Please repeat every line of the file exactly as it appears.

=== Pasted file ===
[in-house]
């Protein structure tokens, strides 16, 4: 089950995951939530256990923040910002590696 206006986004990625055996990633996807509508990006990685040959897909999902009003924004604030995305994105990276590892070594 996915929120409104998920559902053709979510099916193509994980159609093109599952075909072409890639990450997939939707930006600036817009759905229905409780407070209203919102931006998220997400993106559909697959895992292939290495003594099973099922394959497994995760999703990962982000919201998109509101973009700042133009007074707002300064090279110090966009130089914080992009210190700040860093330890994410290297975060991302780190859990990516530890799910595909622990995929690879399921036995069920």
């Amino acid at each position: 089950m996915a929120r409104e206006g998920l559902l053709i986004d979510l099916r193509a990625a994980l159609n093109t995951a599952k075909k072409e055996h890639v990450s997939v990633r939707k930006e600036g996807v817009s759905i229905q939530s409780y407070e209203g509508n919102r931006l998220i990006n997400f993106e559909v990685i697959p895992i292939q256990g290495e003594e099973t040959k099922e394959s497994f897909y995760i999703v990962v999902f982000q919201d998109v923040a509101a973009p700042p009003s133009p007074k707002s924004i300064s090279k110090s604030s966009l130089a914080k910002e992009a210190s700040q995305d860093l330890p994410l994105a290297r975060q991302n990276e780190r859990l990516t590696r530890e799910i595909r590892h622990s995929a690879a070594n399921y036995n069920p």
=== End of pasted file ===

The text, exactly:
[in-house]
């Protein structure tokens, strides 16, 4: 089950995951939530256990923040910002590696 206006986004990625055996990633996807509508990006990685040959897909999902009003924004604030995305994105990276590892070594 996915929120409104998920559902053709979510099916193509994980159609093109599952075909072409890639990450997939939707930006600036817009759905229905409780407070209203919102931006998220997400993106559909697959895992292939290495003594099973099922394959497994995760999703990962982000919201998109509101973009700042133009007074707002300064090279110090966009130089914080992009210190700040860093330890994410290297975060991302780190859990990516530890799910595909622990995929690879399921036995069920």
């Amino acid at each position: 089950m996915a929120r409104e206006g998920l559902l053709i986004d979510l099916r193509a990625a994980l159609n093109t995951a599952k075909k072409e055996h890639v990450s997939v990633r939707k930006e600036g996807v817009s759905i229905q939530s409780y407070e209203g509508n919102r931006l998220i990006n997400f993106e559909v990685i697959p895992i292939q256990g290495e003594e099973t040959k099922e394959s497994f897909y995760i999703v990962v999902f982000q919201d998109v923040a509101a973009p700042p009003s133009p007074k707002s924004i300064s090279k110090s604030s966009l130089a914080k910002e992009a210190s700040q995305d860093l330890p994410l994105a290297r975060q991302n990276e780190r859990l990516t590696r530890e799910i595909r590892h622990s995929a690879a070594n399921y036995n069920p």